Energy-intensive Industries: Decarbonisation

Wales – in the House of Commons at on 24 May 2023.

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Photo of Stephen Morgan Stephen Morgan Shadow Minister (Defence) (Armed Forces and Defence Procurement), Shadow Minister (Education) (Schools)

What steps he is taking with Cabinet colleagues to help support the decarbonisation of energy-intensive industries in Wales.

Photo of Bill Esterson Bill Esterson Shadow Minister (Business and Industrial Strategy)

What steps he is taking with Cabinet colleagues to help support the decarbonisation of energy-intensive industries in Wales.

Photo of James Davies James Davies The Parliamentary Under-Secretary of State for Wales

This Government are committed to supporting the decarbonisation of Welsh industry. We have committed £20 billion over the next two decades to the deployment of innovative carbon capture technology. This builds on existing support for the HyNet cluster in north Wales and north-west England and the £21.5 million to develop the South Wales industrial cluster.

Photo of Stephen Morgan Stephen Morgan Shadow Minister (Defence) (Armed Forces and Defence Procurement), Shadow Minister (Education) (Schools)

The best way to bring down bills in the long term for businesses in Wales and across the UK is to help transition industries away from fossil fuels. That is why Labour is calling for a national wealth fund, so that we can help industries such as steel to win the race for the future. Will the Minister tell the House specifically what steps he is taking to help heavy industry decarbonise?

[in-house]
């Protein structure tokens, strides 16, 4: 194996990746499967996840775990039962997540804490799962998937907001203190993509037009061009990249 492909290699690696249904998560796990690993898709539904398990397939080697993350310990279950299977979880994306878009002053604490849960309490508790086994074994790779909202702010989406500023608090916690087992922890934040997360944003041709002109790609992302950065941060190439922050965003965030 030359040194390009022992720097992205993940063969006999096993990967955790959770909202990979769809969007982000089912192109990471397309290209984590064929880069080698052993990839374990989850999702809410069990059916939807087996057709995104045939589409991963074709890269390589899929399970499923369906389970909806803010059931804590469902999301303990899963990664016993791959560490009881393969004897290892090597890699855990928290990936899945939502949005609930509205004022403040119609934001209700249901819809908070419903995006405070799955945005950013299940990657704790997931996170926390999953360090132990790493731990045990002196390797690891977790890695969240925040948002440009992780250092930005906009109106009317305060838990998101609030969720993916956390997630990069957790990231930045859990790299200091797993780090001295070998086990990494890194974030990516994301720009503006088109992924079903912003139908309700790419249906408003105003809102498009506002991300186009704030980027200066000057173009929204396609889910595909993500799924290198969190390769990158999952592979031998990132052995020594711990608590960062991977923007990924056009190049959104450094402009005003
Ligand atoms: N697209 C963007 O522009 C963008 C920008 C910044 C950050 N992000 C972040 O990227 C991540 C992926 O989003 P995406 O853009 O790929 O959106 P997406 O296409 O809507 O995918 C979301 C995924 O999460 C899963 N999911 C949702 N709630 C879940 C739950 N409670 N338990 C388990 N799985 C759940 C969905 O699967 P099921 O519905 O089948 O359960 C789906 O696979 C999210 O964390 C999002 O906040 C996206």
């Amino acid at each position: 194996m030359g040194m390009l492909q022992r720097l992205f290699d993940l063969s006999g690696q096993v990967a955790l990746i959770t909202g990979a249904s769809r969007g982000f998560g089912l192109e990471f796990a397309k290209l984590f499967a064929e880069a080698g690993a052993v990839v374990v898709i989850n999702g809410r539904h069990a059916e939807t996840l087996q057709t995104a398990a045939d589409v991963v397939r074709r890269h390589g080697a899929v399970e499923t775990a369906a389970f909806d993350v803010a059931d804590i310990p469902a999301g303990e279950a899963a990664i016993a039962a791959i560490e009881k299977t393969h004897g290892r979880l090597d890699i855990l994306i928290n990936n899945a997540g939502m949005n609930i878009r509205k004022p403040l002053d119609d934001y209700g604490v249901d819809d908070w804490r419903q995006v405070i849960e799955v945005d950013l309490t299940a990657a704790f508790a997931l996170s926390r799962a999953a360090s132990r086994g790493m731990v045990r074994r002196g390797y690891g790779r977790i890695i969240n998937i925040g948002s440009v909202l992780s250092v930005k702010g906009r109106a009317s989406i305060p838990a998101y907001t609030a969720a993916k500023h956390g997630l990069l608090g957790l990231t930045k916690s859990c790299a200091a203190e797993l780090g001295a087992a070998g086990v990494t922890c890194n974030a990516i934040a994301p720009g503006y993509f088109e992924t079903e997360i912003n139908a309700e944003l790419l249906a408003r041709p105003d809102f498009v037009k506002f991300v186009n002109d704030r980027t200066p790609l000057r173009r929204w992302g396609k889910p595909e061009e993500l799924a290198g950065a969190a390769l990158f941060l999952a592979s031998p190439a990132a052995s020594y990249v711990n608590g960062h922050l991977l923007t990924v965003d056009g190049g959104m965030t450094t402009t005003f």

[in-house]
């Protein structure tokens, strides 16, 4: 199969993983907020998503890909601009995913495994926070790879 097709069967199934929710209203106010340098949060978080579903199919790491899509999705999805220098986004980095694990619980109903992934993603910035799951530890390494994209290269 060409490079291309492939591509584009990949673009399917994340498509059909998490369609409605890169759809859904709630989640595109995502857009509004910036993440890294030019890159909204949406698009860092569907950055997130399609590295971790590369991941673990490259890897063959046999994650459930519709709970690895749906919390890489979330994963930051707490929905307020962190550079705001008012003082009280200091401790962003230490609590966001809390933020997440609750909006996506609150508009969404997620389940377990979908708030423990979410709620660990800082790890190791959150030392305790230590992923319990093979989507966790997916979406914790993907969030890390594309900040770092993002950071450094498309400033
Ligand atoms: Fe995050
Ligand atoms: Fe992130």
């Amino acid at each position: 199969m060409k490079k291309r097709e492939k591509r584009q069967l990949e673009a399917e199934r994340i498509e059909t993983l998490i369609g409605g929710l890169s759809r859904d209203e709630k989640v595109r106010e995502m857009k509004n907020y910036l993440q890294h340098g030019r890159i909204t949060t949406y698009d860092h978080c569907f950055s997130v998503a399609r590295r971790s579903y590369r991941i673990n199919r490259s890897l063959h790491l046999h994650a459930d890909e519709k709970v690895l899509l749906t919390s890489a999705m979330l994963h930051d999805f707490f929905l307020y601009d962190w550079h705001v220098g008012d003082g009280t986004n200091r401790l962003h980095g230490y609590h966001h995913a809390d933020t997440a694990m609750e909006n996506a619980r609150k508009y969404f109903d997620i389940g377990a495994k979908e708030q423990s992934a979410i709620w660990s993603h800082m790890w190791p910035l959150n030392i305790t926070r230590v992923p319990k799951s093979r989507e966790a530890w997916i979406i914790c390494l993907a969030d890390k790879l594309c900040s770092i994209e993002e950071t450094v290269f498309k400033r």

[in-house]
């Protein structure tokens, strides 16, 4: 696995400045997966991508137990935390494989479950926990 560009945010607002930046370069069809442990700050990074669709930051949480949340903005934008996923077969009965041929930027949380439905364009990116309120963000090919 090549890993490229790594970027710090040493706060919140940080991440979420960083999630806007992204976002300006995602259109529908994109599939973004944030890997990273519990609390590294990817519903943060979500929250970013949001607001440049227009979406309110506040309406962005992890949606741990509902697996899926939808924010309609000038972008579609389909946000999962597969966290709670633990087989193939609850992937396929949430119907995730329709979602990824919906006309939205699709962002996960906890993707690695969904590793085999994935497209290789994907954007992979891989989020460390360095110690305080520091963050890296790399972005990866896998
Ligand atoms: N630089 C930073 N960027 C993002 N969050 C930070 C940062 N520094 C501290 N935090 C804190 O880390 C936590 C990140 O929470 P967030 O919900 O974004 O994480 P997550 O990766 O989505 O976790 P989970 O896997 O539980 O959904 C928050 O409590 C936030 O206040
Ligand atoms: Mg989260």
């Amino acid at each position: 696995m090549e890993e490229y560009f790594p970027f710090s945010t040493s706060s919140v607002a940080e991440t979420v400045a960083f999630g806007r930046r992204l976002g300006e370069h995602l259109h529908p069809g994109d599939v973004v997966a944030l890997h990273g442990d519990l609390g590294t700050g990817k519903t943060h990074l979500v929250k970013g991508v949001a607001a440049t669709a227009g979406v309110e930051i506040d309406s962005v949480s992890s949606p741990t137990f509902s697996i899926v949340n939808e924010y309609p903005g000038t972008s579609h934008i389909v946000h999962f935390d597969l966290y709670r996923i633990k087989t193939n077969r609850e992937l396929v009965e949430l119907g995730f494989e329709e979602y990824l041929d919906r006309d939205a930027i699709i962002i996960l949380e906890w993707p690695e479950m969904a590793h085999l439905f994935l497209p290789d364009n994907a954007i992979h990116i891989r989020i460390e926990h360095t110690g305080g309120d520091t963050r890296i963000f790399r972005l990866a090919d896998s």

Photo of James Davies James Davies The Parliamentary Under-Secretary of State for Wales

I thank the hon. Gentleman for that question. He will of course be aware of the array of measures that are in place to help decarbonisation—the carbon capture, utilisation and storage infrastructure fund, the industrial fuel switching fund, the Industrial Decarbonisation Research and Innovation Centre, the competitive industrial energy transformation fund and the industrial strategy challenge fund among others.

Photo of Bill Esterson Bill Esterson Shadow Minister (Business and Industrial Strategy)

The UK is the only country in the G7 whose steel industry is currently in decline. Why will the Government not end their sticking-plaster approach, match Labour’s commitment to a £3 billion green steel fund, and invest in a long-term plan to decarbonise the vital steel sector in Wales?

Photo of James Davies James Davies The Parliamentary Under-Secretary of State for Wales

Let me I repeat what I said earlier. The Secretary of State visited the plant in Port Talbot recently, and is committed to it. We need to see an electric arc furnace, because that is the way to protect jobs and ensure that we have steel production in the UK.

Photo of Stephen Crabb Stephen Crabb Chair, Welsh Affairs Committee, Chair, Welsh Affairs Committee

The industrial corridor that runs west along south Wales all the way to my constituency is one of the most important in the UK. It is also one of the most challenging when it comes to decarbonisation. Does my hon. Friend agree that the Government’s policies, the “Powering Up Britain” set of energy interventions and the Celtic freeport that we have secured point the way to a successful decarbonisation strategy for this critically important part of Wales?

Photo of James Davies James Davies The Parliamentary Under-Secretary of State for Wales

My right hon. Friend is, of course, entirely right. South Wales does not have former oil and gas fields in which we can store carbon, but it does have the Celtic freeport, and non-pipeline transport of captured carbon to fields elsewhere will secure decarbonisation for south Wales.